I have long thought of myself as a spiritual nomad – a wayfarer on the road of life.
written on the journey
from then and now
Elsewhere I read – “Through invoking powerfully juxtaposed images of nature, Basho strove to achieve amari-no-kokoro, the state a poem reaches when the heart and soul of a poem leaps at us from a place beyond the words themselves to leave an ‘aftertaste’ in the center of the reader that is haunting. http://www.shadowpoetry.com/resources/haiku/basho.html
Searching through old blog posts I wade through layers of crap to find posts I don’t remember writing that actually say something interesting.
While reading a book on Basho – Basho – The Complete Haiku by Jane Reichhold – this paragraph jumped out at me:_
‘Often, as a haiku writer’s understanding and experience with the form grows and changes, he will return to previously written poems and revise them – as did Basho. It is vital to remember that a poet writes a poem with all the knowledge and skills available to him at that moment. With more study, wider reading, and deeper understanding, the poem would evolve, but we can still value the inspiration and capabilities under which it was written.’
I’ve been thinking about what makes a good haiga.
“Haiga, like haiku itself, became a major form of artistic expression with Matsuo Basho (1644–1694). His modest paintings do not seek to impress viewers with technical prowess, bright colors, or bold brushwork, but they set the tone for most haiga that was to follow. The most important later poet-artist was Yosa Buson (1716–1784) who was a master painter. Some of his scrolls go beyond the simplicity and modesty established by Basho, turning haiga into a more purely painterly medium.” http://happyhaiku.blogspot.com.au/2005/11/shahai.html
Haiga by Basho – calligraphy reads –
Yellow rose petals
image source – http://thephilosophersmail.com/virtues/the-great-eastern-philosophers-matsuo-basho/
“While the haiku and the painting in a haiga share the same space, they are meant to complement, and not explain, one another. In fact, in some cases the haiku and the painting have nothing to do with one another, because, explains Takiguchi, “if the painting and haiku are [similar], it would mean that one has been added because the other is not adequate.” https://www.poets.org/poetsorg/text/haiga-haiku-calligraphy-and-painting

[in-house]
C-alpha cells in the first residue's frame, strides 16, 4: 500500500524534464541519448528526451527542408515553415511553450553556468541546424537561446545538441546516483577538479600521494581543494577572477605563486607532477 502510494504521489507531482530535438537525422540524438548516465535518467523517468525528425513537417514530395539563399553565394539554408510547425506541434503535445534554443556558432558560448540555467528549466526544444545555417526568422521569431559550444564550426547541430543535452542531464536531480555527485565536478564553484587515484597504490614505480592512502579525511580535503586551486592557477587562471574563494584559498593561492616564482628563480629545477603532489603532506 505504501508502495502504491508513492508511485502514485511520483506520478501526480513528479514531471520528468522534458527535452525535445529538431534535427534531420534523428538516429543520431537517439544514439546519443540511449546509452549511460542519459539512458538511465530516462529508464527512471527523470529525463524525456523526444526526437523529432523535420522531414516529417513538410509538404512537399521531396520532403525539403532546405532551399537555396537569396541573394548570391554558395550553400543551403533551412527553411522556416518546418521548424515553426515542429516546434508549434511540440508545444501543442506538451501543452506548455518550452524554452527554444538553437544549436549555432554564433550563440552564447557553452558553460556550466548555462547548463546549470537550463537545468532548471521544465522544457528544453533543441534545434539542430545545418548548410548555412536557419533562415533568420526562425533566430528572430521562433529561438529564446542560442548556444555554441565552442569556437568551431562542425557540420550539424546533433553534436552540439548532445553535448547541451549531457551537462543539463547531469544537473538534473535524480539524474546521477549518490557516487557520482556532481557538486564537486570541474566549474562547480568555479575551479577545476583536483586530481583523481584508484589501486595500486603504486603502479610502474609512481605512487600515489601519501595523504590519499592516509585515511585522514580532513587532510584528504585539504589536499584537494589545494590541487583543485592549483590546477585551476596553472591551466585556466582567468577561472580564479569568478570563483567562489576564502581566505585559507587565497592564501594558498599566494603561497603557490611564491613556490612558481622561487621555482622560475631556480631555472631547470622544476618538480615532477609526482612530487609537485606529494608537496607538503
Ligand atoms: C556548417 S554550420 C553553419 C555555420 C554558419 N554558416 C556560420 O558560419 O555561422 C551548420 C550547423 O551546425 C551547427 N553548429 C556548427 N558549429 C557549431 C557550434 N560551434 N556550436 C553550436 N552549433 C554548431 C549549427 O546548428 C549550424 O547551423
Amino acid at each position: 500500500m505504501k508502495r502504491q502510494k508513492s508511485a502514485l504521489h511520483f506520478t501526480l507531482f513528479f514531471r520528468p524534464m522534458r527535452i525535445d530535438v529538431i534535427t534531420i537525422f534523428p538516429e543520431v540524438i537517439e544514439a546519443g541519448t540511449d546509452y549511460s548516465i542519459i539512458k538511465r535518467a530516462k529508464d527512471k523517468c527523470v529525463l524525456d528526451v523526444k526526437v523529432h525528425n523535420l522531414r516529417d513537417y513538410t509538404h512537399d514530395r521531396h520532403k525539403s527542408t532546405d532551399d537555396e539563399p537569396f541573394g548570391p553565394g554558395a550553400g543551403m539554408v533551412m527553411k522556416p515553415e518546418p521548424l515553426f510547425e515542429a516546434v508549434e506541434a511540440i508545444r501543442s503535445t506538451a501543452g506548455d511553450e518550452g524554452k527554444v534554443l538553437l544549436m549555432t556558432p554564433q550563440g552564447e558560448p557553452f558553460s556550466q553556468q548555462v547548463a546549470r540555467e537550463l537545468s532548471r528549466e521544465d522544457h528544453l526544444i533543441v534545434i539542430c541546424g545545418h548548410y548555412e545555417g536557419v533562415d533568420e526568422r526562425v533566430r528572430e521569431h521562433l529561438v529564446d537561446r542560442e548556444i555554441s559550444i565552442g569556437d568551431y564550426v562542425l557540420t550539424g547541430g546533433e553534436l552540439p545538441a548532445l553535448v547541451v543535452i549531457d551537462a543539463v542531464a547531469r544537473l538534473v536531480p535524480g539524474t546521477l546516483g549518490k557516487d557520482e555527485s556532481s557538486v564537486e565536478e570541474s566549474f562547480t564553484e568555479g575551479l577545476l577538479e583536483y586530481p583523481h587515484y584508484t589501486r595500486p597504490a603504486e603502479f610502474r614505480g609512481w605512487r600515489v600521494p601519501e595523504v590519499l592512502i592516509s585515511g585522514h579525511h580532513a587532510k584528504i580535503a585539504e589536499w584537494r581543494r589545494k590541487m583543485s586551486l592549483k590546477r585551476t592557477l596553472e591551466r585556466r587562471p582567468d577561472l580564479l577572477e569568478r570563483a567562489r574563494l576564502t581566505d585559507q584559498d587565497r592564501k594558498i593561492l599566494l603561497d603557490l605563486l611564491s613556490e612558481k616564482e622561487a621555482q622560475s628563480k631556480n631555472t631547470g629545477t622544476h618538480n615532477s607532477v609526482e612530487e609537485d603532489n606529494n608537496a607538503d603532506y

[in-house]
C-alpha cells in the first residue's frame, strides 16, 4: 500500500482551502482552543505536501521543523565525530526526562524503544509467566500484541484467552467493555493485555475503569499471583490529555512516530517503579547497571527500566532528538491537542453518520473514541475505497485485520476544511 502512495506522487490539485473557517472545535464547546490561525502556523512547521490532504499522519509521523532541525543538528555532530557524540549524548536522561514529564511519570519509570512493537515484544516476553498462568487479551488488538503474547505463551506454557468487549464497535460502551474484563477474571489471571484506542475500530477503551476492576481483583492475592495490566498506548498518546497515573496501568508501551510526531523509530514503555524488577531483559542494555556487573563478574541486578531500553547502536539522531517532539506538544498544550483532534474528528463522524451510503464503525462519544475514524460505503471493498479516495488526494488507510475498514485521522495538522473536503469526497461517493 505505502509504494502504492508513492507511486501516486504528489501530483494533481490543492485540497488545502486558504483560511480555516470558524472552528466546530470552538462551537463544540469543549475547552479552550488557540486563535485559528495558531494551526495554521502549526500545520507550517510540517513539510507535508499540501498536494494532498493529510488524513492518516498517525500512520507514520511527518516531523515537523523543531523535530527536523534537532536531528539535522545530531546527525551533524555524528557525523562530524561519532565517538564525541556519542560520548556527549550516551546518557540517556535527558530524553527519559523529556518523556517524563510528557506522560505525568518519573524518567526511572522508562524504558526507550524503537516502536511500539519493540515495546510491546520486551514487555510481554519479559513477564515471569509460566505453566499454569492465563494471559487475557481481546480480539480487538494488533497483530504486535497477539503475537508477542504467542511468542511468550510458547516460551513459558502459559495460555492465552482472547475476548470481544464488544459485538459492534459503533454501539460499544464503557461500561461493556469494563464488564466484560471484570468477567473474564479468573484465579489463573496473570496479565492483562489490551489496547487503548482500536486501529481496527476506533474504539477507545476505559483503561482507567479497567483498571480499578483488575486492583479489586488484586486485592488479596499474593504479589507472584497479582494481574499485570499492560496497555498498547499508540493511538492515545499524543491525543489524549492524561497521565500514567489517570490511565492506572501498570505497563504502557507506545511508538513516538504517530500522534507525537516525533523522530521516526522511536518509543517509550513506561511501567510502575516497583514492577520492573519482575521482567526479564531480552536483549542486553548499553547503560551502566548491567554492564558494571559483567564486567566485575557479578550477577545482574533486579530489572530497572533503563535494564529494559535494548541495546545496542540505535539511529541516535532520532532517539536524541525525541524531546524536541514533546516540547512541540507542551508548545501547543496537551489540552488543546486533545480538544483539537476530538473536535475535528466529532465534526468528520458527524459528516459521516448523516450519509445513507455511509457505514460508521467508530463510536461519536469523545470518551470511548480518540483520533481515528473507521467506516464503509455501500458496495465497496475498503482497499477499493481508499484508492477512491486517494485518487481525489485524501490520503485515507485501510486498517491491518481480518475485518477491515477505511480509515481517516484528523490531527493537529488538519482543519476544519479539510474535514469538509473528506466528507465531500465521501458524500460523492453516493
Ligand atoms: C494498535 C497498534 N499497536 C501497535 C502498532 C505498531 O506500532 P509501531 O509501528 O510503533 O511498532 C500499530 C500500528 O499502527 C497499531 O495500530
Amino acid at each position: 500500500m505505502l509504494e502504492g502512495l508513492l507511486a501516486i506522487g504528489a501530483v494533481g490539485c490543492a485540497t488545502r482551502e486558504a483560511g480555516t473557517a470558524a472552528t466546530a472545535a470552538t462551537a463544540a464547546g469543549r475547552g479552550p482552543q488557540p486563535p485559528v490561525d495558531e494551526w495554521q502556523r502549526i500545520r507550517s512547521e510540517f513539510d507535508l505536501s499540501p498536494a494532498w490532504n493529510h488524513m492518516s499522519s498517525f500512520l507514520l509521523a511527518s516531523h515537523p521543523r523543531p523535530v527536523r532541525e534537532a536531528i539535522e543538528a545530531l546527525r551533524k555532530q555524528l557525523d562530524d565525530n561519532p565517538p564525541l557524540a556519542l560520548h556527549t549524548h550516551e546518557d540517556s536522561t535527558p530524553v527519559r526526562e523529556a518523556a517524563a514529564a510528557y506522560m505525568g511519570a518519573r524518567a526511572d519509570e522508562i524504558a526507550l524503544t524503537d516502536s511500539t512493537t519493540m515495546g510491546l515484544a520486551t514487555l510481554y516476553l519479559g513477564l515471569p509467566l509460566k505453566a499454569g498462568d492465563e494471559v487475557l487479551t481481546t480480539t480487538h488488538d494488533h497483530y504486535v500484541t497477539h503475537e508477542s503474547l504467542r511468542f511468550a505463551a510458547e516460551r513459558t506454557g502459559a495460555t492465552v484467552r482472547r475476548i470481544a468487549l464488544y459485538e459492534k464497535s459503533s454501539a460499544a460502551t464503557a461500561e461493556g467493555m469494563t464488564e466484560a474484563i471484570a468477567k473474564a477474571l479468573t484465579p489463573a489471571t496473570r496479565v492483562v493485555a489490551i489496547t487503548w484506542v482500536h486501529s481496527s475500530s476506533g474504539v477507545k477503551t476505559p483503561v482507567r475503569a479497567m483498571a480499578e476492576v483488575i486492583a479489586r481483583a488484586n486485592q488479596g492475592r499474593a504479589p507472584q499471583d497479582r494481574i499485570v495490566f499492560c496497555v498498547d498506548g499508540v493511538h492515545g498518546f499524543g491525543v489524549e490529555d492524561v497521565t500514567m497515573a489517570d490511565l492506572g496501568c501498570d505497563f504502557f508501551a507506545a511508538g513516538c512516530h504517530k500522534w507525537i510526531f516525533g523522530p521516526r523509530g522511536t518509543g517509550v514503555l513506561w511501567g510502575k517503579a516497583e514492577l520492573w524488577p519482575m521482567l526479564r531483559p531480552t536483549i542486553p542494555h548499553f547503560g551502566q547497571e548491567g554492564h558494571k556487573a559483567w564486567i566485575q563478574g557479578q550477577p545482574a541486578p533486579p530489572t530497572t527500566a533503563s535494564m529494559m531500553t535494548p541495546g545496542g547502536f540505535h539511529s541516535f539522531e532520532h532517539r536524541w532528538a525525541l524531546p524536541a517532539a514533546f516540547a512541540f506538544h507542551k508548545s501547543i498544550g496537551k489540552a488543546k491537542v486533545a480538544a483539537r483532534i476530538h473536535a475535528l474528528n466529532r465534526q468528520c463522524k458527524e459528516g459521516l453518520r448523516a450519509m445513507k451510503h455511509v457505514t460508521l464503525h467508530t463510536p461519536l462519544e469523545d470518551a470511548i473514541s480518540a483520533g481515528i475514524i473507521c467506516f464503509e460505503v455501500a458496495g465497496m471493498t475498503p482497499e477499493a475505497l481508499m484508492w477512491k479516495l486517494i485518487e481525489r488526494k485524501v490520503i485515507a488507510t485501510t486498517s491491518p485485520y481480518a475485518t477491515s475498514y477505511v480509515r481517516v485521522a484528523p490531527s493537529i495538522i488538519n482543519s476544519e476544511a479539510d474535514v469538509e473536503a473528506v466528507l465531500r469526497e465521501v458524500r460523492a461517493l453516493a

Haiga by Buson – calligraphy reads
willow leaves fallen
in the stream-bed dry rocks
“Santoka is considered a unique proponent of “free-style” haiku poetry, a mode that abandoned much of the customary form and subject matter of traditional haiku in favor of a direct and unadorned depiction of human experience. He was also a wandering poet and ascetic Zen priest for the last fifteen years of his life. Santoka emphasized many of the essential qualities of Zen Buddhism in his verse, including mujo (impermanence), the necessity of sabi (solitude), the importance of simplicity in life, and the pervasive sadness that accompanies all human affairs. Many of his poems point toward the Zen goal of achieving spiritual enlightenment and serenity. Santoka spoke also of “the vital necessity of movement and the partial release it brings to the anguish of the soul.” – from http://chevrefeuillescarpediem.blogspot.it/2015/03/carpe-diem-special-135-santoka-tanedas.html
Driving through roads that stretch for miles beside a vast salt my movement through time and space becomes hypnotic. Fugitive and impermanent the boundaries of the lake have shifted since I was last out this way.
Standing alone at the lake edge certainties diminish as I look into nothingness. The opposite shore is no more than ephemeral shapes hovering in some illusory space.
Beside the lake life is simple – no more than bands of colour. There is an emptiness that is both melancholic and serene. No one thing is more important that any other. All is reduced to suggestions of possibilities and the landscape itself becomes a haiku.